Christmas in July? Or July in December?

This post was written by current student Stephen Thompson.
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While hanging up Christmas lights this week, I had a thought. I was dressed in flip flops and a t-shirt, which made it easier to navigate the small forest of potted plants which dominate my fiancée and I’s first-floor apartment patio. One of our retired neighbors stopped by to talk with us while we strung lights in the outline of our storage closet door frame. My neighbor, Tom, talked about fishing, holiday travel plans, and the weather—really, he talked about the weather’s effects on the first two. “Climate change is real,” he concluded. That’s a statement I’ve heard frequently over the last couple of years. My thought: what responsibility do public servants have to be caretakers of citizens verses faithful bidders of the people’s will?

My neighbor Tom is an intelligent, wise, 81-year-old man. Like many people in this county, he’s a skeptical, seeing is believing kind of person. I don’t think that’s a bad thing. After a couple of trips around the block myself, I tend toward the “show me the money” side of the spectrum. The trouble with the type of proof which is in the pudding, however, is that you need to eat the pudding to see the truth. This brings me to a crucial question about representative democracy (the flavor of democracy the United States features). Is my representative’s responsibility to vote on legislation in congress as I would vote or as I should vote? Of course, the ideal manifestation of representative democracy is that those two are the same, however people and societies are far more complex than School House Rock ever led us to believe (“I’m just a bill [which could have dramatic effects on the lively hoods, personal safety, and liberties of millions of people across this county] on Capitol Hill).

One interpretation of our governing system might suggest that our representatives’ job is to be more educated and steeped in policy implications than the average American has time to be. We voted them into to office, to make decisions on our behalf, because we don’t have the time or resources to educate ourselves about those decisions. This is certainly the approach we take regarding the executive branch. The president and west wing staff make hundreds of decisions a day in our steads. We elect the president and grant them our nation’s proxy vote. On the other hand, isn’t congress supposed to check the executive branch’s power? Shouldn’t congress be the will of the people, in light of the assumption that the president is the “spirit” of the people? Many state and federal legislators take that view. It is the job of the politician to vote as each of their constituents would on any given issue. Some politicians, though, take this charge to mean they should educate their constituency. That is, their voters would choose this option, if they were privy to the information those representatives are.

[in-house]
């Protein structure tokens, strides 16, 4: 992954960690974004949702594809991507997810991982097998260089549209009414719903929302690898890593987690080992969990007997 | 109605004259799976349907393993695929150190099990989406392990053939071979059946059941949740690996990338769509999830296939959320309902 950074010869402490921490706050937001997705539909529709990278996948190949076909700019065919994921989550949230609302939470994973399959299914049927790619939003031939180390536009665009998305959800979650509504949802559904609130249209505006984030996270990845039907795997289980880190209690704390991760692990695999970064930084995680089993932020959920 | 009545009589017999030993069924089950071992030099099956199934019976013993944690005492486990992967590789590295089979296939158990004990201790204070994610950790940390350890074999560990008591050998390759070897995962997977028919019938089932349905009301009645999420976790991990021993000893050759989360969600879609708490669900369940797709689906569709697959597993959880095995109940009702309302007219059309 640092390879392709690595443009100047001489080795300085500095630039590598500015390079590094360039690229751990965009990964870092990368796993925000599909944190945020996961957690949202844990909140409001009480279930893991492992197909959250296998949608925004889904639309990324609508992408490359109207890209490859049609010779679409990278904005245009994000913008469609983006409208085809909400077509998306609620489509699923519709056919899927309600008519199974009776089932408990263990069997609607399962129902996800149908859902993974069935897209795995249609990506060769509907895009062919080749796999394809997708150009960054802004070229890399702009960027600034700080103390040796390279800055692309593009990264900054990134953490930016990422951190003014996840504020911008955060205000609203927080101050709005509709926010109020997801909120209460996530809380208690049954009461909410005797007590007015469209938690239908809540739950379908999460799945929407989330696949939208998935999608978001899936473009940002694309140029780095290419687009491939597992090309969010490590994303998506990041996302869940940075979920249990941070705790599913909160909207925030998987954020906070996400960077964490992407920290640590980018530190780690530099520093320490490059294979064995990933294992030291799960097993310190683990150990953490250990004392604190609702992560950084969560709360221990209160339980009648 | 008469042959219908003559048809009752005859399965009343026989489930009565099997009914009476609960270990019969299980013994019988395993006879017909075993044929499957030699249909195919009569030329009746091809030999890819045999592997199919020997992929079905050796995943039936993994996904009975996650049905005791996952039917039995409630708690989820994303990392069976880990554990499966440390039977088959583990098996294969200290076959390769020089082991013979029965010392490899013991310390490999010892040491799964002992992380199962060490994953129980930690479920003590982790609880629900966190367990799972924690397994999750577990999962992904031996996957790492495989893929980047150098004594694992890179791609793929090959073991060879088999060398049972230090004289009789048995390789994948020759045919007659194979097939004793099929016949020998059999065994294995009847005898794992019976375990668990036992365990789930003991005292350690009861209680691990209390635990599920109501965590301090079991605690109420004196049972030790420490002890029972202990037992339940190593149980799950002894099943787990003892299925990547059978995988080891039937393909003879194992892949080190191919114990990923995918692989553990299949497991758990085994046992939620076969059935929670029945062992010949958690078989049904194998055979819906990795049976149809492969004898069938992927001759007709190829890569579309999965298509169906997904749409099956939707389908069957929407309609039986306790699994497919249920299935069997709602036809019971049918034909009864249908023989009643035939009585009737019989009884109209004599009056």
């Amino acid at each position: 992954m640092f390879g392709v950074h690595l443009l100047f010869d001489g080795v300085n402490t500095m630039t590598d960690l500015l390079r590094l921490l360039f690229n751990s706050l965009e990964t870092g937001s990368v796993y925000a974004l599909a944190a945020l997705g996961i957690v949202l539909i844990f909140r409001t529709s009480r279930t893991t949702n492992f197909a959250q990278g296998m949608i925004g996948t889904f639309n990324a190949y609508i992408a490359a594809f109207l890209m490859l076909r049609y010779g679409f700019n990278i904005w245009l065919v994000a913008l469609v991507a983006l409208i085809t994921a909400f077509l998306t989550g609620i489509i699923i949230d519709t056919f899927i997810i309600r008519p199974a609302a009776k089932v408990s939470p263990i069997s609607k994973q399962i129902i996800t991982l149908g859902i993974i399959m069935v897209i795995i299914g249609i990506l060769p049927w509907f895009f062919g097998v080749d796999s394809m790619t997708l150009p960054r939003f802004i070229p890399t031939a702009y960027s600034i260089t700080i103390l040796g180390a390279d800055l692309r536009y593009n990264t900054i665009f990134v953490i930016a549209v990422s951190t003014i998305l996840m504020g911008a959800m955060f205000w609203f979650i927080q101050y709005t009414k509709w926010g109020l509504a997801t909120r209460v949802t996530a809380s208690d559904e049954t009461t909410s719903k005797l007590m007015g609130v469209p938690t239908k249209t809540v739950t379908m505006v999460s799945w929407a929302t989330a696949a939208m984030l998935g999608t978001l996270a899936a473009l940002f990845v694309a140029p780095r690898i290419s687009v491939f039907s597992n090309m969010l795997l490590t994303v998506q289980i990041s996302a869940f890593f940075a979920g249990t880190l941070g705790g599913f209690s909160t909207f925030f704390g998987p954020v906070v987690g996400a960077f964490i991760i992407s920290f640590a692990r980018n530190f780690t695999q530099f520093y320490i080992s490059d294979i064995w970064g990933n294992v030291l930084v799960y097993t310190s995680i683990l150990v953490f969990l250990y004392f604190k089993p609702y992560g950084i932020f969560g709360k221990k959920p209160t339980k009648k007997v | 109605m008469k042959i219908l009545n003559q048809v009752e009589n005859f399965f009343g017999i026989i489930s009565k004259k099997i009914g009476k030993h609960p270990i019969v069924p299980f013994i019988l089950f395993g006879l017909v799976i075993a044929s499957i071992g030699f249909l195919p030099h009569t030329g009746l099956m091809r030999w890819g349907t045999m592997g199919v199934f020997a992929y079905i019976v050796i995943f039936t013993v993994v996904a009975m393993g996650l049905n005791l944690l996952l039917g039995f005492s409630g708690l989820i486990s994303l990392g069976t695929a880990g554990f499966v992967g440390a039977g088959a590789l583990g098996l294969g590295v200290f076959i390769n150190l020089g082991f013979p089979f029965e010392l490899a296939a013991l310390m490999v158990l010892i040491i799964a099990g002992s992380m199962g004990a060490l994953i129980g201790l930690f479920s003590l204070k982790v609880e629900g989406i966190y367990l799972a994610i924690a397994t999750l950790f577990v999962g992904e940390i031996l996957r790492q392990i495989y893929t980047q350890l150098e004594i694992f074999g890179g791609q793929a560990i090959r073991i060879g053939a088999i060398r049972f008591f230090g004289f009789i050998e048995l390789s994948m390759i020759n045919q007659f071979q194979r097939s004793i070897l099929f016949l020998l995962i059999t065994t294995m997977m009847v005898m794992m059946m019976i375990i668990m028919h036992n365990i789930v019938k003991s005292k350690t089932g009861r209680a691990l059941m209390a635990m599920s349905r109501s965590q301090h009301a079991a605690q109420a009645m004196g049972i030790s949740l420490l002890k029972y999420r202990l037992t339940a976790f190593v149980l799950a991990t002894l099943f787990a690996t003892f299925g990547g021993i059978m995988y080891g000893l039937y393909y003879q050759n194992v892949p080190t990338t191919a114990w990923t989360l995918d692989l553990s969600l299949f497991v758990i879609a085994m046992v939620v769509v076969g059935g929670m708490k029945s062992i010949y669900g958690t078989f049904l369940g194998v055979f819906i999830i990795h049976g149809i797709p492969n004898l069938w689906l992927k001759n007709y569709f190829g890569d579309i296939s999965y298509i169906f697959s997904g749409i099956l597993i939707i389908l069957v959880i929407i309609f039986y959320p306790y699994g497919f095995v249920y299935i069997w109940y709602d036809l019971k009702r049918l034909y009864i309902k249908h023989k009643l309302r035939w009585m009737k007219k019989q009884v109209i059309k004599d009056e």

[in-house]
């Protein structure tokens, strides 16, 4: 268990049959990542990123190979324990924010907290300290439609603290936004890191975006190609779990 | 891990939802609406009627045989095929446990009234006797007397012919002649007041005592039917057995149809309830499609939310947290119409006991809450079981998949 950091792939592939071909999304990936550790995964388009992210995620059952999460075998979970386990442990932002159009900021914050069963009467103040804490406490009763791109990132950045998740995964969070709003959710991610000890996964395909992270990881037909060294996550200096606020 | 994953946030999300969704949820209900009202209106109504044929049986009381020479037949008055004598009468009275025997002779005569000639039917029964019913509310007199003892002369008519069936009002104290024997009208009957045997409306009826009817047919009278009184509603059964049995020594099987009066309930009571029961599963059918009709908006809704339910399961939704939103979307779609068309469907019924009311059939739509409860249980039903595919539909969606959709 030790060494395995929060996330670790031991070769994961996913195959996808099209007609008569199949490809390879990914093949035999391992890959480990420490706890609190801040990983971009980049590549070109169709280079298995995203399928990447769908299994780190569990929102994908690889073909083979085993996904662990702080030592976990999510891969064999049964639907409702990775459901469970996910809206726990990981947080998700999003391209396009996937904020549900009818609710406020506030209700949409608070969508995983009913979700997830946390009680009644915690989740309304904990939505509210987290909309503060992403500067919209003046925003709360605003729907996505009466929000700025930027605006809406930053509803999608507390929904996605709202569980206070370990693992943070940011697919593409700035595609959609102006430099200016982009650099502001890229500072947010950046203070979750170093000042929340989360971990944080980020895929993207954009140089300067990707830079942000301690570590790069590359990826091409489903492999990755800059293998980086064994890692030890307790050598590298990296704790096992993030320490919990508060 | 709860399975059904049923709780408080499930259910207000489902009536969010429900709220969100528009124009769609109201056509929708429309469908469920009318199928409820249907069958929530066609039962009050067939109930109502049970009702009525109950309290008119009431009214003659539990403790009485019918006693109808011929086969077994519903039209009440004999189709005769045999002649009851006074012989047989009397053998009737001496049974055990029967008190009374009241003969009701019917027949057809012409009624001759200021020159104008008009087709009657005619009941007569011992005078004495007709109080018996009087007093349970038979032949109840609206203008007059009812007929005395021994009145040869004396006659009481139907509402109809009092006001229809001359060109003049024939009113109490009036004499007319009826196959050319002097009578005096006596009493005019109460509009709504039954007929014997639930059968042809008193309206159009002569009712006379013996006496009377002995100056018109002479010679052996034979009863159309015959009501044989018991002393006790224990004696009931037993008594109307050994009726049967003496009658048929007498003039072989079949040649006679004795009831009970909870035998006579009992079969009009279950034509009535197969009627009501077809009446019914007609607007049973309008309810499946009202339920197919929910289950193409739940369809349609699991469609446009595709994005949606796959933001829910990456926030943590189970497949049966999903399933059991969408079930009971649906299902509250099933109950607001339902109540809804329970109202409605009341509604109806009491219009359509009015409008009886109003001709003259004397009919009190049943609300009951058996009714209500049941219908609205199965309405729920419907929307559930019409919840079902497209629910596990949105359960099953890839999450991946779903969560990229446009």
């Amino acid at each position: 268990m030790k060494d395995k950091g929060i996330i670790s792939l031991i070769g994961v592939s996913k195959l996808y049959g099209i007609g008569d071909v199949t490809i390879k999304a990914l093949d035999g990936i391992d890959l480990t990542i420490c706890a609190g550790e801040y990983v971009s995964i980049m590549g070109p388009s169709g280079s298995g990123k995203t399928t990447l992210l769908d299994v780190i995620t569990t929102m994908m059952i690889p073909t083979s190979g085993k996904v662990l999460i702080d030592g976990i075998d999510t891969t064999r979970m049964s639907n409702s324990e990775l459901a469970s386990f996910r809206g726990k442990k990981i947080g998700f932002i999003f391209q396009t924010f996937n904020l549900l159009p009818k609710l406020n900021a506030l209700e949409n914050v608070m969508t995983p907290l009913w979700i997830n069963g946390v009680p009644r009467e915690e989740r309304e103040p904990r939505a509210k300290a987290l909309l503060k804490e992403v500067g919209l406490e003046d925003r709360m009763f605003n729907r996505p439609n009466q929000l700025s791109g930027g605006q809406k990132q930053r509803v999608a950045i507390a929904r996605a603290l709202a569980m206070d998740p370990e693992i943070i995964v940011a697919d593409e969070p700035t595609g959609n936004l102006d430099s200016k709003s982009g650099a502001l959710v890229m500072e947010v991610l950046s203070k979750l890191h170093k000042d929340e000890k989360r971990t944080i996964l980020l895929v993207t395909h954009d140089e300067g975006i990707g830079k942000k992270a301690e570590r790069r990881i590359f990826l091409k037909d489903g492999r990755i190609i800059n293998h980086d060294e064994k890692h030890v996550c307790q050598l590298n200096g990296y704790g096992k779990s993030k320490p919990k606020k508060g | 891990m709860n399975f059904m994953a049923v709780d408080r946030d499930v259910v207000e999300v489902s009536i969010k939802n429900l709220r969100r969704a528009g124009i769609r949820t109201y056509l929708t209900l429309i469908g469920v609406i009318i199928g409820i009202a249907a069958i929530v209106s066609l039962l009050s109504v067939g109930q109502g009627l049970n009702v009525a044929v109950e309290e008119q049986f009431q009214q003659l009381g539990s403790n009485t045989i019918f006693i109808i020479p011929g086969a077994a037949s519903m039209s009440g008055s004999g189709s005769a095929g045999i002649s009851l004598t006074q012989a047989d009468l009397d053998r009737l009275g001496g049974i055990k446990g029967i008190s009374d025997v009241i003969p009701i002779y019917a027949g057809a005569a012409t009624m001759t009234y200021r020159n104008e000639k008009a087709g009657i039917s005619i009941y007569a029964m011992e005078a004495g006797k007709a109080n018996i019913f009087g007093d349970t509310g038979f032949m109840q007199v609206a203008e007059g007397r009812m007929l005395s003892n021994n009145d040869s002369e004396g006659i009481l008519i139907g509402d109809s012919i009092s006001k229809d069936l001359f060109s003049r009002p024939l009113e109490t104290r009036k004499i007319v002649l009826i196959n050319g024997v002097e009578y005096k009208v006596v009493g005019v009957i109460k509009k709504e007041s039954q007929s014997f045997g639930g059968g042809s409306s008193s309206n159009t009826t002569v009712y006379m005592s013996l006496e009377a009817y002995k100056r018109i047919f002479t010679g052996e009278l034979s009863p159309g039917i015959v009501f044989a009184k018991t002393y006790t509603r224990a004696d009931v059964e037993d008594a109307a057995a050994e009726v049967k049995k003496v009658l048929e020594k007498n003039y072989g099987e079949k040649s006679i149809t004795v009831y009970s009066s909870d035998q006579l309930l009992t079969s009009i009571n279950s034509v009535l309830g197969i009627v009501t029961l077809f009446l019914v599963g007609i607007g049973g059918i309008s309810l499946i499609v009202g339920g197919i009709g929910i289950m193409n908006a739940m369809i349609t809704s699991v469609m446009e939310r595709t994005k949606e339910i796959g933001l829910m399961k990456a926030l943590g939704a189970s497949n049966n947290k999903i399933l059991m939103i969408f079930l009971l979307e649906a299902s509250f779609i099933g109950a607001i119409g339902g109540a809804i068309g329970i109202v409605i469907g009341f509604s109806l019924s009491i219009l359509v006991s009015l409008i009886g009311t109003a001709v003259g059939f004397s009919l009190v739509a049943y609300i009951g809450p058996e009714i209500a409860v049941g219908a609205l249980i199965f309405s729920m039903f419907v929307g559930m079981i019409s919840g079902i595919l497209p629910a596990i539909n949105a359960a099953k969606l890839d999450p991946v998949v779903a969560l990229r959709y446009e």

Bringing this back to my conversation with Tom, I wonder if the public servants of the 80s, 90s, 2000s, and 2010s let us, the people, down with their collective resistance to ecological policy over the decades. Ruling out super-packs, corporate donors, and other controversial applications of our representative democracy, if we assume that federal and state legislators have acted purely as we citizens have directed them, is that how it should work?

As I’m starting my second year of the MPA program, these are the types of questions I’m pondering, and exploring. How does one equably apply democracy? We know the letters of the laws which govern representation, but what is the spirit of those laws? My fiancée and I finished up our conversation with Tom and plugged in our lights. It is unseasonably warm for December, but the lights bring a festive spirit to the patio. There are some big questions with which public servants have to wrestle, but for now, let’s look forward to a brighter new year.

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